Andrew was the first called; James and John were cousins, or, in Jewish language, "brothers " of the Lord; and John was plainly His best beloved. On the other hand, Peter was the most noticed by the Master and was the Rock; Judas came from the south, and spoke the best, and was better off than the rest. Which of them, then, was the greatest? This was the kind of talk among them as they walked one day behind our Lord on the way to Capharnaum. When they came to the house He said quietly:
"What did you speak of in the way ?"
"But they held their peace," says St. Mark, "for in the way they had disputed among themselves which of them should be the greatest." At length one bolder than the rest answered the Master's question after a fashion by putting another:
"Who, thinkest Thou, is the greater in the Kingdom of Heaven?" It shows their confidence in our Blessed Lord, and their habit of taking all difficulties to Him, that ashamed as they were of being caught in this dispute, they yet appealed to Him to settle it and to satisfy their curiosity. Our Lord sat down and made them all come round Him. A little child happened to be near. Jesus called him, and, when He had embraced him, He set him in the midst. See the Twelve looking at the child, wondering what was coming and why he was put there.
See the child looking round innocently at them all, standing there at our Lord's knee because he was bid, asking no questions. And Jesus said to them:
"Amen, I say to you unless you be converted and become as little children you shall not enter into the Kingdom of Heaven. Whosoever therefore shall humble himself as this little child, he is the greater in the Kingdom of Heaven." What a surprise! They had been disputing about the first place, and He threatens them with not getting in at all unless they change.
Our Blessed Lord goes on to speak of the preciousness of these little ones in the sight of God, of the reward those will have who do them good, and of the terrible punishment those deserve who teach them what is wrong, or neglect or harm them in any way:
"He that shall receive one such little child in My Name receiveth Me. But he that shall scandalize one of these little ones that believe in Me, it were better for him that a millstone should be hanged about his neck and that he should be drowned in the depth of the sea. See that you despise not one of these little ones, for I say to you that their Angels in Heaven always see the face of My Father who is in Heaven."
We must not think that these solemn promises and threats are for grown up people only. They are for children too. Children help or harm one another very much. Wherever they meet—in the playground, in the street, in church, at school, at home, they are doing good or doing mischief, pleasing or displeasing the Good Angels of their brothers, or sisters, or companions.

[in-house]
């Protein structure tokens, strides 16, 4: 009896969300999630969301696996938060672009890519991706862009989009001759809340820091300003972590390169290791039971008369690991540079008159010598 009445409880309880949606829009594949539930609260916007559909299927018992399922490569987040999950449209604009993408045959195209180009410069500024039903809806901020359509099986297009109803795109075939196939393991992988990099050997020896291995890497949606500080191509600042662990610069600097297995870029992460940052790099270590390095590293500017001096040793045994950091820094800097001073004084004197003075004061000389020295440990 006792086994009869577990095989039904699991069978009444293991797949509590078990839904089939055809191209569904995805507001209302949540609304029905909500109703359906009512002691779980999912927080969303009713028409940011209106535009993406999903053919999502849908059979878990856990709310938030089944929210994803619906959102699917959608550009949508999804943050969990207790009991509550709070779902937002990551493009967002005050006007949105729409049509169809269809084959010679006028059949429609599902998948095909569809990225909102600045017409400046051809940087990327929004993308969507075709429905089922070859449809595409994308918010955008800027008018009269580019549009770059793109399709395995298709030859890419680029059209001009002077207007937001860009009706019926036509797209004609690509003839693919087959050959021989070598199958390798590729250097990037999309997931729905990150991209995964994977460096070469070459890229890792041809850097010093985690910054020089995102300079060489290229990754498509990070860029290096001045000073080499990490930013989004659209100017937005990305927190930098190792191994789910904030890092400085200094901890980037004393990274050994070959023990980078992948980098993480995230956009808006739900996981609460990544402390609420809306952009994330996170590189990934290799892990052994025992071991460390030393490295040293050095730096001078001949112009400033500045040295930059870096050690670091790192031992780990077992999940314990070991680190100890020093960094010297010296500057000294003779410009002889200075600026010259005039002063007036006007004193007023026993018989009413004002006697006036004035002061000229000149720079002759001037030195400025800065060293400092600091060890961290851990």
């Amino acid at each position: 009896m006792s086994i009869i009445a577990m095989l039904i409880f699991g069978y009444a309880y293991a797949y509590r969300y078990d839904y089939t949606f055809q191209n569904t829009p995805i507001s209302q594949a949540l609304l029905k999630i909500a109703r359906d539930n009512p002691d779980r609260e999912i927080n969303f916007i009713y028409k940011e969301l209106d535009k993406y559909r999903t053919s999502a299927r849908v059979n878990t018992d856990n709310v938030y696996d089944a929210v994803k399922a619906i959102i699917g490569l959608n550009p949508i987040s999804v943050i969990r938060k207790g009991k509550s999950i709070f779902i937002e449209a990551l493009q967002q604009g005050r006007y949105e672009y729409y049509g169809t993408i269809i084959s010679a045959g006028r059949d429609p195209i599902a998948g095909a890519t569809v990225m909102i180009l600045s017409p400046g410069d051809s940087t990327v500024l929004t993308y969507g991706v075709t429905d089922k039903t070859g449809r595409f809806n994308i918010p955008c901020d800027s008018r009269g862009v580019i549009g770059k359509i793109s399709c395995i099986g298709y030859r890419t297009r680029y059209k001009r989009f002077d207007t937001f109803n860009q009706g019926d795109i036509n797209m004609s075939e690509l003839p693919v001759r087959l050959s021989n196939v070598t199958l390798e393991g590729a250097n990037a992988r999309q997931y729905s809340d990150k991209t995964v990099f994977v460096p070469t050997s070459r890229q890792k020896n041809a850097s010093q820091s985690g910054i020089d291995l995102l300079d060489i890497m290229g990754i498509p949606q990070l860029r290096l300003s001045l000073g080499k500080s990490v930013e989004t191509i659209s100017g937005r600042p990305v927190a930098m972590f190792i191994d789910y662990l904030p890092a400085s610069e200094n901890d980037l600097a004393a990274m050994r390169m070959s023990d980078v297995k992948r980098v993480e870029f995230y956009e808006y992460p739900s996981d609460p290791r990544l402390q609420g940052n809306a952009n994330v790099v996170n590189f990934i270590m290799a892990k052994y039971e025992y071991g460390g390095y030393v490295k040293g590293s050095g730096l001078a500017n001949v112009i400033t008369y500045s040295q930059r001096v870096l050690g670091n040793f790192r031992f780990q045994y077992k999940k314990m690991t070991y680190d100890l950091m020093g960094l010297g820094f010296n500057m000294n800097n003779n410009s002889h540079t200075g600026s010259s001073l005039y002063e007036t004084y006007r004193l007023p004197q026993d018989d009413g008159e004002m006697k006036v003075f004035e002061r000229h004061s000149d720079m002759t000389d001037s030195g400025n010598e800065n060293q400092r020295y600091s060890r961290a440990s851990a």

The Holy Angels watch with the greatest care over the little ones entrusted to them. Happy those who make friends of these blessed spirits by helping their little charges. But woe to any who by word or example harm a little child. Its powerful friend and protector who stands always in the Presence of God will accuse them there.
Children are very dear to our Blessed Lord, and He loves to see them near Him. He was resting one day when some Jewish mothers, who had watched their opportunity, brought a whole flock of little ones, infants in arms many of them, that He might touch them and lay His hands on them and pray.
The Apostles were not at all kind to the visitors and went about rebuking both mothers and children:
"Get away, children," they said, " the Master is tired and cannot do with you. They had soon forgotten the lesson He had given them at Capharnaum and the small teacher He had set over them there. They thought, no doubt, that to be worthy of their Master's attention, all should be important people like themselves. He had to teach them for the second time that they must become like children if they were to be near and dear to Him. A child is—or ought to be—simple and innocent, content to be little, to depend on others, to obey. This is why he is great in God's sight and worthy to be set as an example even to Apostles. Jesus, seeing the children being driven away, was much displeased and said to the Twelve:
"Suffer the little children to come unto Me and forbid them not, for of such is the Kingdom of God."
From these words we see that the children were eager to come to Him, and were not simply brought by others. How gentle and inviting must have been His look, that encouraged the little troop to make their way up to Him in spite of the rough ways and words of the Twelve! They clustered round His knees. They held out their arms to be taken into His. They cried out "me ! me !" as they saw first one and then another folded in His embrace. They prattled round Him. They nestled on His breast. They took His hand and held it fast. Happy little children, who shall tell the graces that came to them that day from their Saviour's blessing and caress.
A printable file of this chapter as well as a coloring picture are below.